Home Local Housing Authority announces ‘Campus of Hope’ for East Birmingham

Housing Authority announces ‘Campus of Hope’ for East Birmingham

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By Joseph D. Bryant
Housing Authority of the Birmingham District

Thousands of residents in Birmingham public housing will soon get numerous resources to help put them on the path to self-sufficiency, officials announced on Wednesday.

Crews with the Housing Authority of the Birmingham District are already transforming the Marks Village Community Center into a “Campus of Hope.”

The initiative is to transform the traditional community center into an opportunity center — a hub of social service and opportunity agencies at one location where individuals and families will have the opportunity to access resources designed to put them on a path of financial and social awareness, and self-sufficiency.

“We are committed to breaking the cycle of generational poverty and generational dependency on public housing as we know it,” said HABD President/CEO Michael Lundy. “The Campus of Hope has the ability to bring the transformative change that we all seek for Marks Village, Gate City and east Birmingham.”

The Campus of Hope, while based at Marks Village, will also serve residents of nearby Tom Brown Village, Harris Homes and Morton Simpson Village. Together, more than 3,300 HABD residents live within the four community service areas.

Additionally, the center will be open to the nearby residents who do not reside in public housing.

It is envisioned that the one-stop shop will eventually grow into a true campus of services model with multiple buildings utilized nearby.

“The center will not only serve the Marks Village and nearby public housing sites, but will also remain open to neighbors in non-housing communities,” Lundy said. “Issues of unemployment, underemployment and public safety do not begin nor end at the gates of public housing, but are shared challenges of the entire community.”

Partners in the transformation include: The U.S. Army, Birmingham City Schools, The UAB Minority Health & Health Disparities Research Center, Lawson State Community College and the Dannon Project.

Logistical planning is underway and services will begin in late March. Physical work includes adding landscaping, making exterior improvements, creating additional room space, and implementing security enhancements to meet the needs for expanded and more diverse use.

HABD is also seeking an endorsement from the Department of Housing and Urban Development (HUD) that could also provide additional resources.  HUD Secretary Ben Carson recently announced that the agency would open 10 pilot EnVision Centers across the country. Birmingham is vying for that designation and has recently submitted its request.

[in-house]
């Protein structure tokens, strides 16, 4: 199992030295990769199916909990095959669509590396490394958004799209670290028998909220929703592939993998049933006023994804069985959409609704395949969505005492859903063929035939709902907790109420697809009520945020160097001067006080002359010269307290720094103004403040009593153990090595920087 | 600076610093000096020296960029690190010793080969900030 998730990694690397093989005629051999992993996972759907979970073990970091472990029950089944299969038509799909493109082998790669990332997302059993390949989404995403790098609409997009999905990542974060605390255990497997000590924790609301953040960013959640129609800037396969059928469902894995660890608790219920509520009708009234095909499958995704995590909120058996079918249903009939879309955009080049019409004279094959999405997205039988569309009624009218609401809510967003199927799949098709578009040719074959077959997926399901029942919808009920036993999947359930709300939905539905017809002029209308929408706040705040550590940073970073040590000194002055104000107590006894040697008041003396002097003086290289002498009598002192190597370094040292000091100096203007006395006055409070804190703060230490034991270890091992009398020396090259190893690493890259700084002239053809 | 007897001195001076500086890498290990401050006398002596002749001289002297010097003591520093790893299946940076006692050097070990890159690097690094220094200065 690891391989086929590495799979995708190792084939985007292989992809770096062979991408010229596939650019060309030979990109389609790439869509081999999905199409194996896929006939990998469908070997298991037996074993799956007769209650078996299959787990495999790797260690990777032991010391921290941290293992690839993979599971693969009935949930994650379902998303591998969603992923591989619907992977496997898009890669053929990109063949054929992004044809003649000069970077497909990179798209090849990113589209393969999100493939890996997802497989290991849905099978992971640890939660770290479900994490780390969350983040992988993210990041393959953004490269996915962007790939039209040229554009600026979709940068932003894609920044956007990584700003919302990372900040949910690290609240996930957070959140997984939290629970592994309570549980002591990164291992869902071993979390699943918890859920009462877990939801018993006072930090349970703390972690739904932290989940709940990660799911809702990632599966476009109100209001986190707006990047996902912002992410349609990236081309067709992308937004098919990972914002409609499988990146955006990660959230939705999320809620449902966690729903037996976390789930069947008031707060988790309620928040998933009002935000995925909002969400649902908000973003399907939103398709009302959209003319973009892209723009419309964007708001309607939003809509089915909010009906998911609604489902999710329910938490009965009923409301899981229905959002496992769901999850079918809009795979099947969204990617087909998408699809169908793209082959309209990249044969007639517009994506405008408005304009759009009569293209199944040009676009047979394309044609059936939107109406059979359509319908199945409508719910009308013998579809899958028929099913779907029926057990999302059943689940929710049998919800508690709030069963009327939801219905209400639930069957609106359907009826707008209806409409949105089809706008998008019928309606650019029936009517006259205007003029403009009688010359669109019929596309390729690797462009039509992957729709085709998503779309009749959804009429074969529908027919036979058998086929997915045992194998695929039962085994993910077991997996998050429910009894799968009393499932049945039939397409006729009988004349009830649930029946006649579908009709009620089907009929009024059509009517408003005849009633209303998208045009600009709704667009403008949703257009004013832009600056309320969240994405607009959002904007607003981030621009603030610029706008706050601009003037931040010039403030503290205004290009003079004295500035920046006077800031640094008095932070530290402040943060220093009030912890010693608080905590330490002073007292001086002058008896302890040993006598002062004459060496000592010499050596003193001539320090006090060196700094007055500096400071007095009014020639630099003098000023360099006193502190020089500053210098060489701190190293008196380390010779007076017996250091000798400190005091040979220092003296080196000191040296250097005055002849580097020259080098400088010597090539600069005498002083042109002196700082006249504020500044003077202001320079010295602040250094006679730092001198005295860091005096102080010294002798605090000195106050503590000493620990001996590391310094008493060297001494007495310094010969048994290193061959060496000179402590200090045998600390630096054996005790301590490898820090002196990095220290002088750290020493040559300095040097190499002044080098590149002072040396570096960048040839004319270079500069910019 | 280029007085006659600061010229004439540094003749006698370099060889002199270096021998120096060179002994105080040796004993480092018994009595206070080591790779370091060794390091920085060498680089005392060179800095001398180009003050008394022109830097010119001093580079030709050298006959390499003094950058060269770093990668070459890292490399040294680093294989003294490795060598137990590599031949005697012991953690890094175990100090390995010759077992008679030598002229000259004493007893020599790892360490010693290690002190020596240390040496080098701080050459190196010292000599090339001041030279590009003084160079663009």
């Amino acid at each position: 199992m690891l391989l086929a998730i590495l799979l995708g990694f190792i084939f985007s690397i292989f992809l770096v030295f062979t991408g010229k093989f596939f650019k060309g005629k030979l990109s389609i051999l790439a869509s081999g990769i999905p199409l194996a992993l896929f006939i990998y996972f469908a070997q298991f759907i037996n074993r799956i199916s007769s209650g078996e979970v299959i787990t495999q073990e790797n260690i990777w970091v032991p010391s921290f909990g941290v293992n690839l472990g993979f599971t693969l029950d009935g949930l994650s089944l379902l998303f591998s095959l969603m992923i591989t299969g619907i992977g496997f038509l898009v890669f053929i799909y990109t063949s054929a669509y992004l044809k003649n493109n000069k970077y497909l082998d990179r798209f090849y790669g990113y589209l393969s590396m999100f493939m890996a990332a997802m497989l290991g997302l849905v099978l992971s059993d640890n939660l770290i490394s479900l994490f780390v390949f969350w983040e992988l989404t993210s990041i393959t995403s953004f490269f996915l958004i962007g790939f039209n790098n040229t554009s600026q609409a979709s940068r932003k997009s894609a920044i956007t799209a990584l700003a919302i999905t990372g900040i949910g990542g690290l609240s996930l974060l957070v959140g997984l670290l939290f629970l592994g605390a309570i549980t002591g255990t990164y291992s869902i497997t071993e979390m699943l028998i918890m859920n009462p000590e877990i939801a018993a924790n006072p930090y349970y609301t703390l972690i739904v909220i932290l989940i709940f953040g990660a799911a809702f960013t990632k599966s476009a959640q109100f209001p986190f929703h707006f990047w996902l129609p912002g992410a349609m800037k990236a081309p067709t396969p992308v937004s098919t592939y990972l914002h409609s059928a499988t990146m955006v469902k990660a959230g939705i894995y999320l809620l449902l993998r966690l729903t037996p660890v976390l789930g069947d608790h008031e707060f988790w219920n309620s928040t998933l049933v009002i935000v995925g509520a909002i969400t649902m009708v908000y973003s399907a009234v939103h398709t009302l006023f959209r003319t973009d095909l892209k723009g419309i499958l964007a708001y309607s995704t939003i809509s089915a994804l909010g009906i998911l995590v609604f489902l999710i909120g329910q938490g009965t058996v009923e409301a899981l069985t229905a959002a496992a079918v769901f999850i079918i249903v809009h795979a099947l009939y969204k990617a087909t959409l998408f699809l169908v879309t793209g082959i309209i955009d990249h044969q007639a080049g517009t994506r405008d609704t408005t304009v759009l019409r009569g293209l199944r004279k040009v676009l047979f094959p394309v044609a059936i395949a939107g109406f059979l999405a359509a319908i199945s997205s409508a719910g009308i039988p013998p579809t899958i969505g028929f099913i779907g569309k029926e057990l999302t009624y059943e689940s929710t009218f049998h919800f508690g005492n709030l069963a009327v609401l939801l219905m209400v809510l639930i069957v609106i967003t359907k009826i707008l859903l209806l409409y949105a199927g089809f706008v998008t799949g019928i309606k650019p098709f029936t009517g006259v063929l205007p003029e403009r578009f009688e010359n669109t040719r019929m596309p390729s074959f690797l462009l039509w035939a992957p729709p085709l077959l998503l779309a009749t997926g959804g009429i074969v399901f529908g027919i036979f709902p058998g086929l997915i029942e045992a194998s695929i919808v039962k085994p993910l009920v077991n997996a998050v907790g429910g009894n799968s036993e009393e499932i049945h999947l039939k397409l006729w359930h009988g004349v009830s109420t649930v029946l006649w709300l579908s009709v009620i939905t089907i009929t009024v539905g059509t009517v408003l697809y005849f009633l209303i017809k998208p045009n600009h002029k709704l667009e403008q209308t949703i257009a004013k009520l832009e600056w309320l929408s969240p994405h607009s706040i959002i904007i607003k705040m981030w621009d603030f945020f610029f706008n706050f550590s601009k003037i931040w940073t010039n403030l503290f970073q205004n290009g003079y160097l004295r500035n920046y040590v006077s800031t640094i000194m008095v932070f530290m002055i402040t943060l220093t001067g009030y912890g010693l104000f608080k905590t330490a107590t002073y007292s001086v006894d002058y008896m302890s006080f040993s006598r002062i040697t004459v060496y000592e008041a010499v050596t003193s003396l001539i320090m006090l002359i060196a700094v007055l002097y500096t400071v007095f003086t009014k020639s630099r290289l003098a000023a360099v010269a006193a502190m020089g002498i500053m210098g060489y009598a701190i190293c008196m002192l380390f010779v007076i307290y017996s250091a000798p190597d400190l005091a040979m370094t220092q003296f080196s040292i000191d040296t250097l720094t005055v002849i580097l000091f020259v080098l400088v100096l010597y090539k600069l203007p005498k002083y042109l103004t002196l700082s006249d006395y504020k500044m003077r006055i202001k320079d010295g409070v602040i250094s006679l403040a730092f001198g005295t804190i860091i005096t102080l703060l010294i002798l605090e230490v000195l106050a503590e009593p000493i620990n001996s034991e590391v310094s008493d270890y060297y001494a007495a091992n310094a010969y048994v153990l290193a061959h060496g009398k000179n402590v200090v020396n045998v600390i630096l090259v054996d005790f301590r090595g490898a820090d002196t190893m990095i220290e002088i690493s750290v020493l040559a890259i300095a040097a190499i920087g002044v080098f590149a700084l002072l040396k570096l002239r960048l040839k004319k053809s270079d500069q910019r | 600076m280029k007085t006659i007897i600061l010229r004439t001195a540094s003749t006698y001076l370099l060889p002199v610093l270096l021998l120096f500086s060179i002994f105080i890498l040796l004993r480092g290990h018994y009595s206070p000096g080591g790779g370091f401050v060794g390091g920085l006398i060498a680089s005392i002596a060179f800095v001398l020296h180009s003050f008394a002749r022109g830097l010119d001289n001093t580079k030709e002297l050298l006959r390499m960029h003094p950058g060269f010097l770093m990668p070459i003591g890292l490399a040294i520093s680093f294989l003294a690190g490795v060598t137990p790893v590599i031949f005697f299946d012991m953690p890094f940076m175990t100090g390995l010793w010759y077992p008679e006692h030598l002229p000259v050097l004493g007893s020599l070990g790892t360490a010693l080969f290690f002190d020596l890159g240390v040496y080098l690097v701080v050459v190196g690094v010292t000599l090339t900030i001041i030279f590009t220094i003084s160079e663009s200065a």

“Receiving the EnVision designation is comparable to getting a gold seal for our program,” Lundy said. “Still, the best and most longstanding reward will come in seeing the lives that are enhanced by our partners.”

Other partners in the project include Maranathan Academy, Church of the Highlands and Aletheia House.

Each partnering agency has been specially selected for its record of success in a specific category:  economic empowerment, educational advancement, health and wellness and character and leadership. Those four pillars will guide programming and partnerships at the center.

For example Lawson State Community College’s culinary program will provide students with extensive training and development of skills to become competent in food preparation and service.

HABD will renovate the existing top-floor equipped industrial kitchen into a culinary classroom and community café.

“Every element of the Campus of Hope is designed to support the mandate of moving residents to self-sufficiency and realizing the value of self-determination,” Lundy said. “The transformation of individuals and families are just as important as ongoing work to enhance and expand brick and mortar facilities.”

HABD itself will house space for its own Family Self-Sufficiency (FSS) social workers at the site. FSS social workers are already active throughout public housing and assisted housing in Birmingham. Officials said the success of the Campus of Hope will become a model for expansion throughout HABD’s portfolio.

The HABD plan is endorsed by Birmingham Mayor Randall Woodfin and Councilmembers Darryl O’Quinn and William Parker, who represent the planned service area.

HABD’s initiative fully aligns with Mayor Woodfin’s recently declared “Opportunity Agenda” to fully leverage City Hall’s resources to elevate the city’s most vulnerable residents. According to Woodfin, more than $1 billion was invested in Birmingham’s regional economy in 2015, yet that prosperity remains invisible in many of the city’s struggling neighborhoods. Part of his remedy includes creating neighborhood “opportunity centers.”

Mirroring the Campus of Hope, Mayor Woodfin’s plan includes developing partnerships with area workforce development providers and adult education providers among others to bring resources that will connect Birmingham residents to job training, adult education and local employment opportunities.

“The cycle of poverty and financial dependency is positioned to continue unless families receive the tools needed to reach higher educational benchmarks that prepare them for better job opportunities,” Lundy said. “We have a shared obligation to make sure these tools are available to all of our neighbors.”